Remembering the 'Men of Iron' of 1911
The men and women of the 1911 Lock Out were remembered recently when the annual wreath-laying took place at the Lock Out Gate in The Faythe.
Those gathered also remembered the sculptor of the gate, Peter Hodnett, who passed away in July 2014. Mr Hodnett had designed and sculpted the 'Men of Iron' Lock Out Gate, as well as the 'Eternal Flame' sculpture in New Ross. Members of Mr Hodnett's family were special guests at this year's ceremony.
The event commemorates the leaders of the 1911 Lock Out, along with the 700 men and their families who were affected by the Lock Out in 1911. It lasted six months and saw workers locked out of three Wexford town foundries, The Star, Doyle's and Pierce's after they were prohibited from joining a union.
Helen Corish Wylde, whose grandfather Richard Corish was one of the leaders of the Lock Out, said that the event takes place every year to 'commemorate the men and their families who suffered undue hardship and deprivation.'
The event was attended by the Mayor of Wexford Cllr Jim Moore, Minister of State Paul Kehoe, local county councillors, District Manager Angie Laffan and members of the Lock Out Committee, including Chairman Cllr Davy Hynes who spoke briefly about the legacy of the Lock Out.
Laying a wreath at the site, Mayor of Wexford, Cllr Jim Moore remarked upon how the issues that came to light during the Lock Out were still relevant to this day, pointing out that there were still many who did not have a voice in society.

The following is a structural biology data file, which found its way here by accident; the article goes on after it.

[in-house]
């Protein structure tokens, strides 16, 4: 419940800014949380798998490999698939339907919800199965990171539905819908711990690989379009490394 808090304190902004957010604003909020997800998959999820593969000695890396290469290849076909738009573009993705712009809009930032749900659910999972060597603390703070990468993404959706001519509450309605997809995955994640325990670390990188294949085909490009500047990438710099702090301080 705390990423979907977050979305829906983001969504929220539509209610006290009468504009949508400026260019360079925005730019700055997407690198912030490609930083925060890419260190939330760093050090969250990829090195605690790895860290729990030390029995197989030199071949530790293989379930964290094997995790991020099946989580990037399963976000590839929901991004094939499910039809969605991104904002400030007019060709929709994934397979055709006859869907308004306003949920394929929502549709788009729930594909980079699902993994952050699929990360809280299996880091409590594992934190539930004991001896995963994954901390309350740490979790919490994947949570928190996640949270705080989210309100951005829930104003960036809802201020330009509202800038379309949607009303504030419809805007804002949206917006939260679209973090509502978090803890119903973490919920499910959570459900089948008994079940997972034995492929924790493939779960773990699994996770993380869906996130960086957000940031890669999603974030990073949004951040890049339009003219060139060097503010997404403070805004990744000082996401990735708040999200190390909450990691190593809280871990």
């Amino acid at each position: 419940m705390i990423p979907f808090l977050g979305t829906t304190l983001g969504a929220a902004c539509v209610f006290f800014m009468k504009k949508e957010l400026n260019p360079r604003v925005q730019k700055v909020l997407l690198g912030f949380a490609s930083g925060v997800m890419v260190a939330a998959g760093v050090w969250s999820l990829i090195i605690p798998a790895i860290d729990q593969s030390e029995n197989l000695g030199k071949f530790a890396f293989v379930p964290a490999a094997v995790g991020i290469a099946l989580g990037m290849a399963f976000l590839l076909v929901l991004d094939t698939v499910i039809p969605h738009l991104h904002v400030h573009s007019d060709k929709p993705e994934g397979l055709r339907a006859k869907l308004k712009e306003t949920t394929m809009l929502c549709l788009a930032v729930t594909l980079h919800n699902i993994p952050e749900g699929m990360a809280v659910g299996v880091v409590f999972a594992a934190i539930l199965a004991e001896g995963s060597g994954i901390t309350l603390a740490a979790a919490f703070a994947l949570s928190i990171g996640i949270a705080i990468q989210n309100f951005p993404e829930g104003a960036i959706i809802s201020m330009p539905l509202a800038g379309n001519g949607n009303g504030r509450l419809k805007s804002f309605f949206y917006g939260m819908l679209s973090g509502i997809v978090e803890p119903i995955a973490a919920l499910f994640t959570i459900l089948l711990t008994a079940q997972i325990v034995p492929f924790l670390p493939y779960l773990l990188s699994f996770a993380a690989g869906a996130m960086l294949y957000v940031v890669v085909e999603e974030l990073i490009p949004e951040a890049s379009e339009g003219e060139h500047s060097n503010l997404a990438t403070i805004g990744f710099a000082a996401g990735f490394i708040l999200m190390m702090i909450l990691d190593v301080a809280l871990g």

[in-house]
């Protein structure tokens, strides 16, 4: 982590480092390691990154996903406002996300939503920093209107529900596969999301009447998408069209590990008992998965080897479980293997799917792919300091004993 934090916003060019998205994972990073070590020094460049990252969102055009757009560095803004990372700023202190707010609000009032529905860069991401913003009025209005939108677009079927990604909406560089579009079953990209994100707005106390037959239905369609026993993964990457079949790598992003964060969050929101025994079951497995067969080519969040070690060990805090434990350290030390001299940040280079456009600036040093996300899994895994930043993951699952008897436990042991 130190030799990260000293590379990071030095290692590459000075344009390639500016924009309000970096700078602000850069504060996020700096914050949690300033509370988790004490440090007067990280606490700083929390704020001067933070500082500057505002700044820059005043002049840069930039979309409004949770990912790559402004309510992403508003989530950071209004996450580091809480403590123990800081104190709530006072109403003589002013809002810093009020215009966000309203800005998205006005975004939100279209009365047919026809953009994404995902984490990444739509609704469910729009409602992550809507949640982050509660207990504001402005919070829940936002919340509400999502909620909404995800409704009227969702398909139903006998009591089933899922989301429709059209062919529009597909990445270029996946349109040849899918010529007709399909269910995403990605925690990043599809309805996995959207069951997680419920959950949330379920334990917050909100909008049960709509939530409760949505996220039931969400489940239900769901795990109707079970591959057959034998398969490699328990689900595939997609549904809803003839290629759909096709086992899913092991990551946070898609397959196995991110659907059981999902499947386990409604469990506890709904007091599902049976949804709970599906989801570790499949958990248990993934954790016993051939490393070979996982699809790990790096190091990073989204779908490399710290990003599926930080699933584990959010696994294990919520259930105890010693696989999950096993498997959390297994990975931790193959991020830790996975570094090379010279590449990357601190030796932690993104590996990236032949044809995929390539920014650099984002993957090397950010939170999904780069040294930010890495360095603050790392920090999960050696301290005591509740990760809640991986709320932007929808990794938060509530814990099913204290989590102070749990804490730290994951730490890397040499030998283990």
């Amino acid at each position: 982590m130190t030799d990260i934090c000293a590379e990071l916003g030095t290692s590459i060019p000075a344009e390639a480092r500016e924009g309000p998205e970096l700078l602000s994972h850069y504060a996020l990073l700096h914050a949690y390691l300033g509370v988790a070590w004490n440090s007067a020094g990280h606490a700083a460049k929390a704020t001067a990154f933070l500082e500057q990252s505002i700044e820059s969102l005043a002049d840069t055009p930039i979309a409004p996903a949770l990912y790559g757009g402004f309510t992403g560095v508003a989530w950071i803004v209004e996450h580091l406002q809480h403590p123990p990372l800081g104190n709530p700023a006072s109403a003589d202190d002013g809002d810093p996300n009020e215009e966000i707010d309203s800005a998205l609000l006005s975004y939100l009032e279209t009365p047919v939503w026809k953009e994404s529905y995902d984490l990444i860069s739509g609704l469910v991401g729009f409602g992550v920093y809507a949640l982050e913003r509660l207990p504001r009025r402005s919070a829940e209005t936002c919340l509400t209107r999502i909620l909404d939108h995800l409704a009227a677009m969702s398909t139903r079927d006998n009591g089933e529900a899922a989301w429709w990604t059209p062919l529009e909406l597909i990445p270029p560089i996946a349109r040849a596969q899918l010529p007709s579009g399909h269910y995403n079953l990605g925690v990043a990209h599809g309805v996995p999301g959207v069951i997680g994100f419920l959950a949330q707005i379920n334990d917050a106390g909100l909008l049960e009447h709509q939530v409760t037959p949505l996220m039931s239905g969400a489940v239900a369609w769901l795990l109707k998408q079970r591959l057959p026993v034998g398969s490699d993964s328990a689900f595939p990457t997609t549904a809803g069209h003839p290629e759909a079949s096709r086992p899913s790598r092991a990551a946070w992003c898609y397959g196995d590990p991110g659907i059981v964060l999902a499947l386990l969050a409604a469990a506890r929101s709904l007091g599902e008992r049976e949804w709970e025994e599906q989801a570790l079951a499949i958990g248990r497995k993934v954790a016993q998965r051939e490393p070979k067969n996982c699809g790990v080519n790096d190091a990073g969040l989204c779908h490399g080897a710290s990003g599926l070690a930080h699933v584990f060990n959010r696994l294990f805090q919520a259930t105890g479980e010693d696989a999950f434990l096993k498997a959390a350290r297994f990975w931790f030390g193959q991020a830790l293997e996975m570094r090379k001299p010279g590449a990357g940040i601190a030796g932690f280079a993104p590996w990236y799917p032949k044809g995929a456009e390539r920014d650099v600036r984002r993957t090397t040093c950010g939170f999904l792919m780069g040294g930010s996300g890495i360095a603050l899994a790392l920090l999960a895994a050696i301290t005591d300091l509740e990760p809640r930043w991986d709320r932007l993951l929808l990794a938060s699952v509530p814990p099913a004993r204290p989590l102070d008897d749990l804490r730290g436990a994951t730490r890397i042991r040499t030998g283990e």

'Times are different but the challenges are still the same and what happened in 1911 still resonates to this day. It's up to us to represent those who don't have a voice.'
Cllr Moore said that he was delighted to be able to pay tribute to Mr Hodnett, saying that he remembered being in school with the sculptor and noted that, at that time, his talents lay in metalwork classes.
He felt it was apt that Peter, who he knew as Peadar, had designed and crafted the Lock Out gate which commemorated an event that affected so many who were employed in the metalwork industry in Wexford in the early 1900s.
He added that ironwork was something that Wexford had a unique talent for at that time and many of the county's emigrants set up such businesses in the USA and other parts of the world. Cllr Moore remarked that he had visited the site of one such business in Savannah, Georgia the previous week and stood at the gates of Kehoe's Ironwork yard.
'No more than Pierce's Foundry, Kehoe's is long gone now but the gates are still there and standing at those, and then at the Lock Out gate, does show how heritage and history are intertwined; it's a small world.'